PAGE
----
Larriva

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About Mike Larriva

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So far Mike Larriva has created 16 blog entries.

Congress Finalizing Tax Reform Bill

The U.S. House and Senate have each passed different tax reform bills and are working together to reconcile the differences. The goal is to deliver a final tax reform bill to the president before Christmas.

“Both bills are big improvements to America’s out-of-date tax code,” wrote Adam Michel, a policy analyst for the Heritage Foundation, in a recent article comparing the two packages. “Both bills cut taxes for individuals and businesses, largely repeal the state and local tax deduction, and allow businesses to invest more in the American economy through temporary expensing.”

Though nothing has been finalized as of this writing, a common theme seems to be allowing fewer itemized deductions for individuals and to balance that by increasing standard deduction amounts. For example, the personal exemption of $4,050 for income taxes would be eliminated and offset with a higher standard deduction of $12,000 for individuals and $24,000 for married couples. (The current standard income tax deduction is about half that – $6,350 for individuals and $12,700 for married couples.) Deductions for state and local income and sales taxes (SALT) will likely be capped at $10,000. In contrast, the child tax credit is expected to increase from $1,000 currently to $1,600 or more.

In anticipation of potential changes, those who typically itemize on their income tax returns may want to consider accelerating deductible expenses in 2017. For example, they could pay second-half property taxes and/or make a January mortgage payment before year-end. They could also make their fourth-quarter estimated state income tax payment by year-end.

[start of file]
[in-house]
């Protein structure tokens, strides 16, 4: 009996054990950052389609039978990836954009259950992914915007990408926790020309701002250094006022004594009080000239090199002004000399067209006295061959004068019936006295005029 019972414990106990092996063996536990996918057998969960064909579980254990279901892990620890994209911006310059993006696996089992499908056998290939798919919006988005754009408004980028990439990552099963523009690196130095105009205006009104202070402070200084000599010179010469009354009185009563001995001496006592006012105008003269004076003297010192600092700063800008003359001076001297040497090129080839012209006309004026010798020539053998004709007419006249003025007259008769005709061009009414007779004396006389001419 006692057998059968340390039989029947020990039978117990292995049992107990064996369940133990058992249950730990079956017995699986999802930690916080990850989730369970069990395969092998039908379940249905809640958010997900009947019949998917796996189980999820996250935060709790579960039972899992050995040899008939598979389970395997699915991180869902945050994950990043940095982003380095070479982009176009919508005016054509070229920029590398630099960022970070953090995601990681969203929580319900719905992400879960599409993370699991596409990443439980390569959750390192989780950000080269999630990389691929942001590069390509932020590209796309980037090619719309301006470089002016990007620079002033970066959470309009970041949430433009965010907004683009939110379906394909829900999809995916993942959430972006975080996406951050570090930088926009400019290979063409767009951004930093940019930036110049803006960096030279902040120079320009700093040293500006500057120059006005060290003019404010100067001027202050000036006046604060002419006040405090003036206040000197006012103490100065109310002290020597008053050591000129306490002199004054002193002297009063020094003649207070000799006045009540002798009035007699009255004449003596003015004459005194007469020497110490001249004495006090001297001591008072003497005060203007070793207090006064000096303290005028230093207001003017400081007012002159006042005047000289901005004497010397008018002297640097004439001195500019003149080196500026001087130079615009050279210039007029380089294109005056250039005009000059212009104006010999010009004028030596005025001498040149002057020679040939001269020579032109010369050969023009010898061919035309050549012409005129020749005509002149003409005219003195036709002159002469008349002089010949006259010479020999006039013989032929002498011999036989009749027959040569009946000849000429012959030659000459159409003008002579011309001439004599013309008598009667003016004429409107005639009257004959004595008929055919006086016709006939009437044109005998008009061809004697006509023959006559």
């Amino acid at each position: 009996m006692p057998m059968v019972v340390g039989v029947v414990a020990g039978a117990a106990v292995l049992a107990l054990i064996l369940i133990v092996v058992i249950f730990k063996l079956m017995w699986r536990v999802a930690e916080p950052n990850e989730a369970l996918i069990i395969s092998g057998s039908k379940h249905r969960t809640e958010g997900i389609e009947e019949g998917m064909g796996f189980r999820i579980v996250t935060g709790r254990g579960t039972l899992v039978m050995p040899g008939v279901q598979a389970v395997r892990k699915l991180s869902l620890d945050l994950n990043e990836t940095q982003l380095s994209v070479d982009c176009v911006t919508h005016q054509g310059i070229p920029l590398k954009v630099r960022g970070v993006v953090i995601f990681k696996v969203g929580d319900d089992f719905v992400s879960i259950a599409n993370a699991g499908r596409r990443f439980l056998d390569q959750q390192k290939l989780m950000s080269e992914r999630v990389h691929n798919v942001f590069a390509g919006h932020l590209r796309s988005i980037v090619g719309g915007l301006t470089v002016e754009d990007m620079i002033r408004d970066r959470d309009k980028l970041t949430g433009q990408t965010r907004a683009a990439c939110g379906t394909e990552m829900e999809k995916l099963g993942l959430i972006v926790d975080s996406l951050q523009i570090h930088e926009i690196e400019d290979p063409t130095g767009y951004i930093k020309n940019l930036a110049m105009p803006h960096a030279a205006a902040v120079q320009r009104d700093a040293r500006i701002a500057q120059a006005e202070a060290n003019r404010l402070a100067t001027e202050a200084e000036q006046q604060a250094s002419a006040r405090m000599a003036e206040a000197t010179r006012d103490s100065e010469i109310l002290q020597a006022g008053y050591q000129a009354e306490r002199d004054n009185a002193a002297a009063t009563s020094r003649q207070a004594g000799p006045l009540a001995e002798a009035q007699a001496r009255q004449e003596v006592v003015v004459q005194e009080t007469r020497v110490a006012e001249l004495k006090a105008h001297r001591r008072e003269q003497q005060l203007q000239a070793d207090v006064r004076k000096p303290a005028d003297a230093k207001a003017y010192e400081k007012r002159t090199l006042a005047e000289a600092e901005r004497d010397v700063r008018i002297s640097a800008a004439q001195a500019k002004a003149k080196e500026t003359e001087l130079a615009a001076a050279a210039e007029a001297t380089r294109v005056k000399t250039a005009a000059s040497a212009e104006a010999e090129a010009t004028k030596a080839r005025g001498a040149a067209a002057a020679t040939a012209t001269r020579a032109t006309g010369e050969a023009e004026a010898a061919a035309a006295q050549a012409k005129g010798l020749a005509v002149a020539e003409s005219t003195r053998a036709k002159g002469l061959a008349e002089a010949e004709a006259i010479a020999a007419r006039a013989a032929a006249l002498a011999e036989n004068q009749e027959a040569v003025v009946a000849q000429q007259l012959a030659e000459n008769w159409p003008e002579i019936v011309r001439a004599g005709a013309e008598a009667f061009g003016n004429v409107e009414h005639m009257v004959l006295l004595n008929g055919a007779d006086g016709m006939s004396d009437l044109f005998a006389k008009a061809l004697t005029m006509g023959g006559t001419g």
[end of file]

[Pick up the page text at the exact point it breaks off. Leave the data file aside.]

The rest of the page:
By |December 18th, 2017|Current Affairs, Taxes|

Shopping for Auto Insurance

Mike Larriva, CFP shares personal insights on shopping for auto insuranceShopping for auto insurance is something I put off for years. I was happy with my existing company, and comparing new policies and rates was a hassle I just wouldn’t prioritize. My priorities changed recently, as my teen son is getting his driver’s license soon and I know teen drivers are expensive to insure. I had to bite the bullet and do some comparison shopping. Fortunately, I was pleasantly surprised how easy it is to get quotes now. Most companies were able to provide online quotes, which were emailed to make it easy to compare.

Most states require minimum coverage for bodily-injury and property-damage liability, to protect others when you are the driver at fault in an accident. But it’s wise to purchase more than the minimum required.

Uninsured/underinsured motorist coverage is especially important because it protects you if another driver with minimum or no insurance causes an accident and you incur costly injuries and repairs. This happened to me in 2000. I was involved in a rollover accident. Our SUV was totaled and the young man who hit me only had minimum coverage. My underinsured coverage protected us by helping pay for a replacement vehicle and medical expenses. A typical level for this type of coverage is $100,000 or more in benefits.

There are additional coverage options to consider, as well. Collision coverage helps pay for repairs to your vehicle when involved in a collision. Medical coverage helps with medical expenses that might not be covered by bodily-liability coverage. Comprehensive coverage is for repairs not caused by collision (such as theft, vandalism or hail damage).

As you are shopping for auto insurance, be sure to ask about any discounts that may be available. When I added my son to my policy, I learned many companies offer discounts for students who get good grades (B average) and who’ve taken defensive driving classes.

Consider comparing your auto insurance rates every few years. I did and made some changes that will help reduce costs for our family.

 

By |July 31st, 2017|Financial Planning, Insurance|

Two Small Financial Planning Steps